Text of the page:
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Current time:0:00Total duration:10:11
AP.USH:
KC‑5.3.I.B (KC)
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NAT (Theme)
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Unit 5: Learning Objective J

Video transcript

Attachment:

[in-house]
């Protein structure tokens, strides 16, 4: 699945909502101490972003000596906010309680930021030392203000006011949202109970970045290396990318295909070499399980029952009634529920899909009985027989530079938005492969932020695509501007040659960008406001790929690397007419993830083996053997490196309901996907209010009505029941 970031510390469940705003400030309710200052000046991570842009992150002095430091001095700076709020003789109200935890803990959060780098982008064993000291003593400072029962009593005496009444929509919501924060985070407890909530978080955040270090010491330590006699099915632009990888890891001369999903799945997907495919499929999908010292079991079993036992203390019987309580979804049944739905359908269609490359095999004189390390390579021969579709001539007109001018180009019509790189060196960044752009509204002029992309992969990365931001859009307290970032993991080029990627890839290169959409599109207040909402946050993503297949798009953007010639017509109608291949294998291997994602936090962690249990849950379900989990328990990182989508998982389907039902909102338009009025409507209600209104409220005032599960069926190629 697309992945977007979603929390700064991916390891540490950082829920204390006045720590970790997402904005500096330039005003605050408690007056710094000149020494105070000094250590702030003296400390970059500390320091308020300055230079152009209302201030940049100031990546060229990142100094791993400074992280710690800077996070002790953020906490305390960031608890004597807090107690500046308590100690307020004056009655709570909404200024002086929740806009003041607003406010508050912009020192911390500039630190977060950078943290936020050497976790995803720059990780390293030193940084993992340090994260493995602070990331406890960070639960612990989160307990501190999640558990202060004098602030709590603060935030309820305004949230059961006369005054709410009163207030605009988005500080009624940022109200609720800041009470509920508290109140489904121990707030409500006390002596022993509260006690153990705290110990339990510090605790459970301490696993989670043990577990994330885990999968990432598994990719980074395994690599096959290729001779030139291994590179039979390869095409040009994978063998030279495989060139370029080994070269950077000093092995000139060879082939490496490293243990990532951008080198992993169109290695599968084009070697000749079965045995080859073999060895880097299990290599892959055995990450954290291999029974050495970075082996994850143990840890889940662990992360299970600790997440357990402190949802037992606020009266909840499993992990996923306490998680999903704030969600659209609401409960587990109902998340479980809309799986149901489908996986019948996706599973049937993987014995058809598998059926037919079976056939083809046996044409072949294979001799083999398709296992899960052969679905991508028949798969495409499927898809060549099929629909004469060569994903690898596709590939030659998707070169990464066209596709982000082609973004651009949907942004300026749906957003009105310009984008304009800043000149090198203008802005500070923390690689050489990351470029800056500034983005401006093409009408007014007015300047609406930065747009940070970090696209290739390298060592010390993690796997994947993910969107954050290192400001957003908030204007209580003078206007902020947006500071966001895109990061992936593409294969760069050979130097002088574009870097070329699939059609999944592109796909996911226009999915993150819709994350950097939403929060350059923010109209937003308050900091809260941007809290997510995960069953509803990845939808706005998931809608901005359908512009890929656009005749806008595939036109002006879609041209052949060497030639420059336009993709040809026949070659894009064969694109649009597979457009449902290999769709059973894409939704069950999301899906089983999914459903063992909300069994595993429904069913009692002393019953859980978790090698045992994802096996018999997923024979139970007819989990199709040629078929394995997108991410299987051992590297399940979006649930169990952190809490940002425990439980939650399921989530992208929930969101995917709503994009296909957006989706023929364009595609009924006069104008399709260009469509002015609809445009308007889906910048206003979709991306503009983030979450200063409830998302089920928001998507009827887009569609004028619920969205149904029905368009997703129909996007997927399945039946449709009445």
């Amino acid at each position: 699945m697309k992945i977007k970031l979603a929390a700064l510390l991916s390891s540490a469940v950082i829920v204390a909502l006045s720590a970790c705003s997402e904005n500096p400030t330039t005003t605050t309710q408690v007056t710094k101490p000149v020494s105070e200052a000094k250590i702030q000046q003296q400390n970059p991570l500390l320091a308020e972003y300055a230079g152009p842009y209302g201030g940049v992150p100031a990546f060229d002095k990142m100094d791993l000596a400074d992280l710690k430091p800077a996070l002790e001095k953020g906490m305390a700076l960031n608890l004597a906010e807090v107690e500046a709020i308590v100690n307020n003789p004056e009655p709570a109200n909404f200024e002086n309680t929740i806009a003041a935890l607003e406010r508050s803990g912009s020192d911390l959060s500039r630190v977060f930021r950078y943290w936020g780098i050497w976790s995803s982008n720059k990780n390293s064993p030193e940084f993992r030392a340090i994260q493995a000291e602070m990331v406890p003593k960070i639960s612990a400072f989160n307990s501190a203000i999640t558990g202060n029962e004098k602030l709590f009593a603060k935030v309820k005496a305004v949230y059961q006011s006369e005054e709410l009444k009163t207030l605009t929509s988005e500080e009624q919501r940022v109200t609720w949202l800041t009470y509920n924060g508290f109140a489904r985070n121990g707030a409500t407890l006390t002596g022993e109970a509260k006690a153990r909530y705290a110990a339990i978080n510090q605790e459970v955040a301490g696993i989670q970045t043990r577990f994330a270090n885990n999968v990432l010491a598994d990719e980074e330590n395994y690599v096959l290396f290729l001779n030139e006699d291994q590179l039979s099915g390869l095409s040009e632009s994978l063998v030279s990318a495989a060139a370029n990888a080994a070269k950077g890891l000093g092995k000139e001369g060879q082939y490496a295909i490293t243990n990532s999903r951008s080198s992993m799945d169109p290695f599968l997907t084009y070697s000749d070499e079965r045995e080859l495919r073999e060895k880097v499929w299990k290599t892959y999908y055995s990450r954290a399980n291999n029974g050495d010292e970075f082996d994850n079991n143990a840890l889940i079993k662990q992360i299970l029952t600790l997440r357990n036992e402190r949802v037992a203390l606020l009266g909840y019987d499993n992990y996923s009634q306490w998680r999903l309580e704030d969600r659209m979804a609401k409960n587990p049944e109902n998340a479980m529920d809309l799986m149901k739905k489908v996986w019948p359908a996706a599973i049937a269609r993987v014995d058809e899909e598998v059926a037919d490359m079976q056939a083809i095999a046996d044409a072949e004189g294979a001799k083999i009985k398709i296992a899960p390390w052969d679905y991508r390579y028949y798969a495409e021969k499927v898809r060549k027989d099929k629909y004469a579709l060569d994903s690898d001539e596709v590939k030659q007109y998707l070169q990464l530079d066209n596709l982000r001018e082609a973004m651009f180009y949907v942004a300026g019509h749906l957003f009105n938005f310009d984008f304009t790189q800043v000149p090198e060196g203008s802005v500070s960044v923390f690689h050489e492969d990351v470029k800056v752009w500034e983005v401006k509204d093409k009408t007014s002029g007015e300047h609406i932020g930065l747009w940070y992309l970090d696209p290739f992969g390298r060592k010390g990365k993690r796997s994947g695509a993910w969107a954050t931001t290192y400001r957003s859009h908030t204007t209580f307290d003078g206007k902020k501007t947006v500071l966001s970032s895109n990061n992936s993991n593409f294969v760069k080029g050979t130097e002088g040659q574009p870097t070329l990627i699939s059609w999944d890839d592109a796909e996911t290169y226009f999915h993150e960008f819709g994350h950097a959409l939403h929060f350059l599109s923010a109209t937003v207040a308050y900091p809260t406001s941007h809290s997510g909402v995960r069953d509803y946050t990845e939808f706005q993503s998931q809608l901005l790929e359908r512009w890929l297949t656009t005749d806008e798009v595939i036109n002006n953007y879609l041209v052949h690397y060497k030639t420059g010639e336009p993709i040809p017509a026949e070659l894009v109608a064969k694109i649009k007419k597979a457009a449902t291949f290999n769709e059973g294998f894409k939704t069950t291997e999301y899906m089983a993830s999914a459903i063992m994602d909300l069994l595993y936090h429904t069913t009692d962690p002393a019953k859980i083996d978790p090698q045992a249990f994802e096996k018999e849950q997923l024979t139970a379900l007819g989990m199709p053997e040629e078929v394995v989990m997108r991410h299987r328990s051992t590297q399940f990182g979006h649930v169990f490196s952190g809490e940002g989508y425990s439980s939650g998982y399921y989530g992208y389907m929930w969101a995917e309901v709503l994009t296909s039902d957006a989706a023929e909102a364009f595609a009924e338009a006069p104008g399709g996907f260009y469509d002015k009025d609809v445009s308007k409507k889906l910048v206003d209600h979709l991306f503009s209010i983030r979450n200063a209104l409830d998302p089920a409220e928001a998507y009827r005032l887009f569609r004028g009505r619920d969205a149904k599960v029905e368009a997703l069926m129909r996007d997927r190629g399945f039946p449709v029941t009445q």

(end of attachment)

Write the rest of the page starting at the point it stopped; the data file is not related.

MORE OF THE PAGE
so can we've been talking a lot about the early stages of the civil war which were about slavery and the spread of slavery and I think in popular culture when we think about things like Abraham Lincoln and the Civil War and slavery the the term Emancipation Proclamation or the idea of the Emancipation Proclamation comes to mind and I think a lot of folks imagine it to be this really amazing speech that at some point you know Lincoln makes his Proclamation and after that point slavery is just gone from the United States is is is that what it was no it's actually a lot more complicated than that so the Emancipation Proclamation itself was not a speech it was actually closer to a decree even though Lincoln didn't originally come into his presidency intending to end slavery it became pretty clear in the first year of the war that he was anti-slavery he didn't want to spread he didn't think that he could end it right so he specifically says in his inaugural address that he has no intention of ending slavery and that if the slave states returned to the Union everything will just go back to the status quo but it very quickly becomes apparent in the Civil War that ending slavery is going to have to be a goal of the north for one thing the slaves provide so much of the production for the south that interfering with that production is really important for the north to secure victory but it also is important on a moral ground as almost as soon as the war begins in slave men and women in the south start going to Union lines hoping for the army to protect them they want to be part of the war effort they interpret it as a war to end slavery long before Abraham Lincoln interprets it as a war to end slavery so it becomes clear by the summer of 1862 that the Union is going to have to deal with slavery one way or another now once again the reason why it's strategically important is that this war is not going as well as the north would have hoped or as Lincoln would have hoped it's it's it's it's lasting longer the first years we mentioned this video this the the South was winning and it was going on the offensive and then also on the moral argument I guess it gave the north something more to fight for yes and even in some pockets of the South individual Union generals were even making their own small Emancipation Proclamation so it became clear that the North was going to need an overall stance on whether this was a war to end slavery and Lincoln decides yes this is going to be a war to end slavery and so does he announce it you know just all of a sudden or is he kind of waiting for the right time he's definitely waiting for the right time in the summer of 1862 he makes the first draft of the Emancipation Proclamation and even in the summer he shows it to the members of his cabinets and they're shocked most of them are themselves very strongly abolitionist but they are terrified that this document is going to be so revolutionary at a time when the north is already struggling that it's going to force the border states out that many of the whites in the north who don't care about the fate of slaves are going to leave the war effort so they advise Lincoln not to just proclaim the emancipation proclamation but rather to wait for a big Union victory to kind of put a stamp on the document and just to make sure we understand I mean the fear of his advisors was not all the Union states were free states you had states like Missouri and and Kentucky and and Maryland that were that were slave states but still part of the Union and so the fears if you emancipate if you say that if you make this Proclamation all of a sudden those states would leave right and those are very important states they have a very large white population relative to their enslaved population which means that if they go to the south all of those fighters will go for the south and it's also where a lot of the South this industry is so it would mean that a tremendous amount of manpower and also industrial power would join the south so Lincoln and his cabinet are very concerned about alienating these states they want to make sure that their power doesn't go with the south there's the Emancipation Proclamation and slavery in those states or the entire nations are just in the salad or just in the Confederate States so this is a strategy of military necessity as Lincoln says he specifically excepts the border states from the Emancipation Proclamation steps them he says they they this does not apply to them so it's not a pure moral ground that slavery is evil and needs to be gone from the earth he's saying in these states that are trying to secede he is banning slavery right and he almost makes it like a form of enticement for the south to come back he says here is my plan for emancipation I am going to put it into effect on the first day of January 1863 he puts it out in September of 1862 just after the Union victory at Antietam so this is this big Union victory gives him the the backdrop the context the context and in which he can put the Emancipation Proclamation out there but he says if the states that are in rebellion come back into the Union before January 1st then it will be Nolan void I see so he's still trying to get him back in the fold and he's willing to accept slavery at least for the time being if he could end this war that's turning out far bloodier and far longer-lasting than frankly anyone especially folks in the North had expect it to be so he didn't immediately say hey no more slavery we're trying to make the South fight even harder it's like hey well you know I'm gonna make this effective in January January 1863 which would be over here so you have a couple of months to come back come back to the mothership so just be right and the South does not take him up on this offer so when January 1st 1863 rolls around he signs the Emancipation Proclamation and we have some of the text of the proclamation here and what I think is interesting and we have this right on the Kahn Academy site on and one of the articles is that it you know it doesn't have the beauty of the Declaration of Independence or even the Constitution it actually reads kind of like a legal document I mean if I read this that on the first day of January in the year of our Lord 1863 all persons held as slaves within any state or designated part of a state so it's kind of this legalese the people aware of shall then be in rebellion against the United States shall be then thenceforward and forever free and the executive government of the United States including the military and naval authority thereof will recognize and maintain the freedom of such persons and will do no act or acts to repress such persons or any of them in efforts in any efforts they make for their actual freedom which is a really nice thing to say but it reads like a like a legal document I could I could keep keep going I encourage the folks listening to to read and it literally lists the various states and as you mentioned it's much more of a decree it's not this beautiful speech right and we know Lincoln for his beautiful speeches the Gettysburg Address is perhaps the most famous speech in American history and so it's a little bit strange that arguably the most important thing that Lincoln ever does is arguably the ugliest piece of writing that Lincoln ever put out there it's because he's a lawyer and we forget sometimes about Lincoln's background as a lawyer but he practiced for decades and so what he's trying to do here is really create an ironclad legal document that no one can turn around later and say well here's a loophole yeah although that has its moments I mean right here and upon this act and upon this act sincerely believed to be an act of Justice warranted by the Constitution upon military necessity I invoke the considerate judgment of mankind and the gracious favor of Almighty God I mean it's kind of it's still kind of a legal yeah it's it's yeah it's not moving to the passions or to the moral as much as kind of and he off even also talks about well it is what it is well that will let other people judge it for it on their own but you know what's really important about the Emancipation Proclamation is from that point forward even though he's particularly putting this on the southern states where any jurisdiction he has is really just what can be enforced by the army it turns the Union Army into an army of liberation that as they go throughout the South enslaved people will flock to them and want to contribute to the war effort and shortly after this Lincoln will make it possible will put one part of the Emancipation Proclamation is saying that African Americans can join the Union Army as soldiers and so they really from this point forward can play an active role direct and recognized role in ending slavery and this is really the moment when slavery truly starts to crumble